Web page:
The past couple of months have been an absolute whirlwind of activity. Between getting settled in with my college courses to preparing for national FFA officer candidacy rounds, it seems as though someone requested to have time pass in the blink of an eye.
Every year, the month of October holds a certain excitement for those who own a corduroy jacket. October means that they get to spend multiple days with their friends from around the United States learning about agriculture at the National FFA Convention. From hearing keynote speakers that give you goosebumps with their inspiring messages, to visiting the trade show, students and adults alike know that convention is a sight to behold. However, what some members may not realize is what goes on before convention.
About a week before convention kicks off, each of the 50 states, as well as Puerto Rico and the Virgin Islands, can send a candidate to vie for national office. These individuals will be put through multiple rounds that will test them on a pre-determined list of competencies. These rounds can range from giving a speech, having a one-on- one interview or facilitating a workshop to group of students.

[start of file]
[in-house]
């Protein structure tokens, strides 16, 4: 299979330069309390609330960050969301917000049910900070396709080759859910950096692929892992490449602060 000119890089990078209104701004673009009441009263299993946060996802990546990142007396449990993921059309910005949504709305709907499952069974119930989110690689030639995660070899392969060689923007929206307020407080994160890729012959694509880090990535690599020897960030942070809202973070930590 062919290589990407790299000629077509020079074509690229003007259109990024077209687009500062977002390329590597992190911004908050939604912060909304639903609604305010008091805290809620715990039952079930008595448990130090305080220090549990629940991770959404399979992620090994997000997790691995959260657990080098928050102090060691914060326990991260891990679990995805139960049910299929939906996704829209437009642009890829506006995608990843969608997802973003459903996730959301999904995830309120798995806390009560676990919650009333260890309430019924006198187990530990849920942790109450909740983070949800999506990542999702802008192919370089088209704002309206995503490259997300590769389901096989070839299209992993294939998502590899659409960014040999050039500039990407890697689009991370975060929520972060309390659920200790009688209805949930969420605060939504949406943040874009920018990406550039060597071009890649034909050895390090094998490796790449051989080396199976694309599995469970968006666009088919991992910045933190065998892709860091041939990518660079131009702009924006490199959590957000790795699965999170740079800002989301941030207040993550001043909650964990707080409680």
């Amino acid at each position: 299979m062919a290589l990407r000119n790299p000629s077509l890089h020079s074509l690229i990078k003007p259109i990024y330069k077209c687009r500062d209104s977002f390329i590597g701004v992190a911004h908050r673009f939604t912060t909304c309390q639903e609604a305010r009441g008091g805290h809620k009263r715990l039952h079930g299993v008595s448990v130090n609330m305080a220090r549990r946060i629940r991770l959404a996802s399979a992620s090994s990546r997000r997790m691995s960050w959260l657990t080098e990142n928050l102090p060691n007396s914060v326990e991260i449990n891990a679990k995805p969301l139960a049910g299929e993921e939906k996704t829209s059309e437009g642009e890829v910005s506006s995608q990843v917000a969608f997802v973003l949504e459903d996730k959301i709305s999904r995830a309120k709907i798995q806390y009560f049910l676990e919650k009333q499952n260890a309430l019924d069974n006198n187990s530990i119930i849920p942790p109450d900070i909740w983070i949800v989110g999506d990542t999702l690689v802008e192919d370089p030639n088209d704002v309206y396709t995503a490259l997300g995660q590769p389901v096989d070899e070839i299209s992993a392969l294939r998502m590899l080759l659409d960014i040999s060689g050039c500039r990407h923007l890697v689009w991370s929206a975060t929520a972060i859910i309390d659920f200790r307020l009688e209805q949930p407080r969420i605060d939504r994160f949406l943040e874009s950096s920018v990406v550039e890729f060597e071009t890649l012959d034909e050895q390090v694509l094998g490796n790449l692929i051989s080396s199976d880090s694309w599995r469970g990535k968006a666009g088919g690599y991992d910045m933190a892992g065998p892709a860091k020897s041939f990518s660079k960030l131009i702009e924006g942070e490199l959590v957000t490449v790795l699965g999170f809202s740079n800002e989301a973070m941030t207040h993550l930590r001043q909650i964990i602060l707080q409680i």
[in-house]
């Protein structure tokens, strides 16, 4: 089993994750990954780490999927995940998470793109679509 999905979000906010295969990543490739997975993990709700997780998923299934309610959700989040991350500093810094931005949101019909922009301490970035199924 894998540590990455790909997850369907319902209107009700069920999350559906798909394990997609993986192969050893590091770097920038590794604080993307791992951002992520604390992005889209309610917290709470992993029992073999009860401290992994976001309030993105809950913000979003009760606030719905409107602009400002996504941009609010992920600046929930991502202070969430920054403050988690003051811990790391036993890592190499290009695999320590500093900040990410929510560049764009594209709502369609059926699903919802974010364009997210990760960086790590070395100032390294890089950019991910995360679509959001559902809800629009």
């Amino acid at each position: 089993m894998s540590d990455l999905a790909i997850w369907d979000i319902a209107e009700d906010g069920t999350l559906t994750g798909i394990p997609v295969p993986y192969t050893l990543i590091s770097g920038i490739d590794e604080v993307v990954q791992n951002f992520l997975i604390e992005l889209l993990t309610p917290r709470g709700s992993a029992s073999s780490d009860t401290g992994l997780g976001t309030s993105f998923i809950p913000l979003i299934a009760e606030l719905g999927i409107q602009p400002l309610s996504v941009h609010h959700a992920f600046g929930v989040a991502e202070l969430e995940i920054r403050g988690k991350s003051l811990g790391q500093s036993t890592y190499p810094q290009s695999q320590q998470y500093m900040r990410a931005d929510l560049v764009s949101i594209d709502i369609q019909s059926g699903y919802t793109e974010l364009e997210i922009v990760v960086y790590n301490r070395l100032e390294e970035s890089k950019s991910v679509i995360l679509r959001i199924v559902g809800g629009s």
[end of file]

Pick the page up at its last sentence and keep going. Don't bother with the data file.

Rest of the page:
This individual is someone who is incredibly passionate about the National FFA Organization because not only are they willing to go through multiple days of intense interviews, they're also willing to defer a year of college should they receive an officer position.
In July I was very blessed and incredibly humbled to learn that I will represent the Indiana FFA Association as our national candidate this year.
There is plenty of ground work leading up to convention that needs attention. Keeping informed on current agriculture issues is one of my foremost priorities. I've been able to down with numerous individuals to learn about current agricultural trends. One particular visit sticks in my mind.
Before I left, my mentor shared a piece of advice: "Do me a favor would you? Be a river, not a flood. In your preparations be consistent, but don't try to do it all in one day and burn yourself out. Just remember that a river cuts through a rock not due to its power, but its persistence."
Oftentimes during this process I think of all I want to accomplish before October and I get that sudden urge to attempt conquering it all in a day's time, but that thought is quickly trailed by this advice.
October holds a certain excitement for those who wear the corduroy jacket, and I am certainly not exempt from that. However I will continue to be a river.
Jacobs was a 2014-2015 Indiana FFA state officer